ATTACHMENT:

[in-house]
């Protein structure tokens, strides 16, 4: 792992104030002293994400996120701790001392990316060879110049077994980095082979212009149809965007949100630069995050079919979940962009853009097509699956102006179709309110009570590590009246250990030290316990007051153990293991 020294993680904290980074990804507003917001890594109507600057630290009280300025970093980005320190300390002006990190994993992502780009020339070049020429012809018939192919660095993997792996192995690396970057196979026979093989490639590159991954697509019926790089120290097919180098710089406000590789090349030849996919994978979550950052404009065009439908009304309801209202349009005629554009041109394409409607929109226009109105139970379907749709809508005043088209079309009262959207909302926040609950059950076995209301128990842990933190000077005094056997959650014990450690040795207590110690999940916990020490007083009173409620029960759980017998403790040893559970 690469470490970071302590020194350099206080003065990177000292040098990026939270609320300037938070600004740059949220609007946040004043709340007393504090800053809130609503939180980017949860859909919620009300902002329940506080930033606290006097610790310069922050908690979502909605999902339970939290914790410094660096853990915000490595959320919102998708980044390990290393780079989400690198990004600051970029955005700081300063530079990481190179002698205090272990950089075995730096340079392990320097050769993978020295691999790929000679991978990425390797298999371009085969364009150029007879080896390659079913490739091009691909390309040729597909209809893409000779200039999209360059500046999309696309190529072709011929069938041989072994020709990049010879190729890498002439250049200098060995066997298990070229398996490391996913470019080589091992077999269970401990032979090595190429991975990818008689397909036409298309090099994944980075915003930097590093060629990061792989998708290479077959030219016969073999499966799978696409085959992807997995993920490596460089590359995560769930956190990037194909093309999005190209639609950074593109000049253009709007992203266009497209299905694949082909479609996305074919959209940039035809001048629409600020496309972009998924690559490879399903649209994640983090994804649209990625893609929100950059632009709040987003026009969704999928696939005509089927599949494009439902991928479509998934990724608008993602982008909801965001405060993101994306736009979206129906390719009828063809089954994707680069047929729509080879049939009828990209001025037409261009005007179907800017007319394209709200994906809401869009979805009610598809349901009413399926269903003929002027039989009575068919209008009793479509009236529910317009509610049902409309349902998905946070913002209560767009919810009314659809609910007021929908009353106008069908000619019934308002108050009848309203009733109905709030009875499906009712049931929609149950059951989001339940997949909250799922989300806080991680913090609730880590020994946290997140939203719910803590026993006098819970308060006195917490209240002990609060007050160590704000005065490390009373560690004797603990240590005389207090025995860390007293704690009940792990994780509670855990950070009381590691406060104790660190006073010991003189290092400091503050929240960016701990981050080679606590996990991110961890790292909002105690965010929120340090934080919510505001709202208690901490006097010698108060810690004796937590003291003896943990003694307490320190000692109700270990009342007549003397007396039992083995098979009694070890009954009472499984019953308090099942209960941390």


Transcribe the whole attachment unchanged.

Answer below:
[in-house]
């Protein structure tokens, strides 16, 4: 792992104030002293994400996120701790001392990316060879110049077994980095082979212009149809965007949100630069995050079919979940962009853009097509699956102006179709309110009570590590009246250990030290316990007051153990293991 020294993680904290980074990804507003917001890594109507600057630290009280300025970093980005320190300390002006990190994993992502780009020339070049020429012809018939192919660095993997792996192995690396970057196979026979093989490639590159991954697509019926790089120290097919180098710089406000590789090349030849996919994978979550950052404009065009439908009304309801209202349009005629554009041109394409409607929109226009109105139970379907749709809508005043088209079309009262959207909302926040609950059950076995209301128990842990933190000077005094056997959650014990450690040795207590110690999940916990020490007083009173409620029960759980017998403790040893559970 690469470490970071302590020194350099206080003065990177000292040098990026939270609320300037938070600004740059949220609007946040004043709340007393504090800053809130609503939180980017949860859909919620009300902002329940506080930033606290006097610790310069922050908690979502909605999902339970939290914790410094660096853990915000490595959320919102998708980044390990290393780079989400690198990004600051970029955005700081300063530079990481190179002698205090272990950089075995730096340079392990320097050769993978020295691999790929000679991978990425390797298999371009085969364009150029007879080896390659079913490739091009691909390309040729597909209809893409000779200039999209360059500046999309696309190529072709011929069938041989072994020709990049010879190729890498002439250049200098060995066997298990070229398996490391996913470019080589091992077999269970401990032979090595190429991975990818008689397909036409298309090099994944980075915003930097590093060629990061792989998708290479077959030219016969073999499966799978696409085959992807997995993920490596460089590359995560769930956190990037194909093309999005190209639609950074593109000049253009709007992203266009497209299905694949082909479609996305074919959209940039035809001048629409600020496309972009998924690559490879399903649209994640983090994804649209990625893609929100950059632009709040987003026009969704999928696939005509089927599949494009439902991928479509998934990724608008993602982008909801965001405060993101994306736009979206129906390719009828063809089954994707680069047929729509080879049939009828990209001025037409261009005007179907800017007319394209709200994906809401869009979805009610598809349901009413399926269903003929002027039989009575068919209008009793479509009236529910317009509610049902409309349902998905946070913002209560767009919810009314659809609910007021929908009353106008069908000619019934308002108050009848309203009733109905709030009875499906009712049931929609149950059951989001339940997949909250799922989300806080991680913090609730880590020994946290997140939203719910803590026993006098819970308060006195917490209240002990609060007050160590704000005065490390009373560690004797603990240590005389207090025995860390007293704690009940792990994780509670855990950070009381590691406060104790660190006073010991003189290092400091503050929240960016701990981050080679606590996990991110961890790292909002105690965010929120340090934080919510505001709202208690901490006097010698108060810690004796937590003291003896943990003694307490320190000692109700270990009342007549003397007396039992083995098979009694070890009954009472499984019953308090099942209960941390």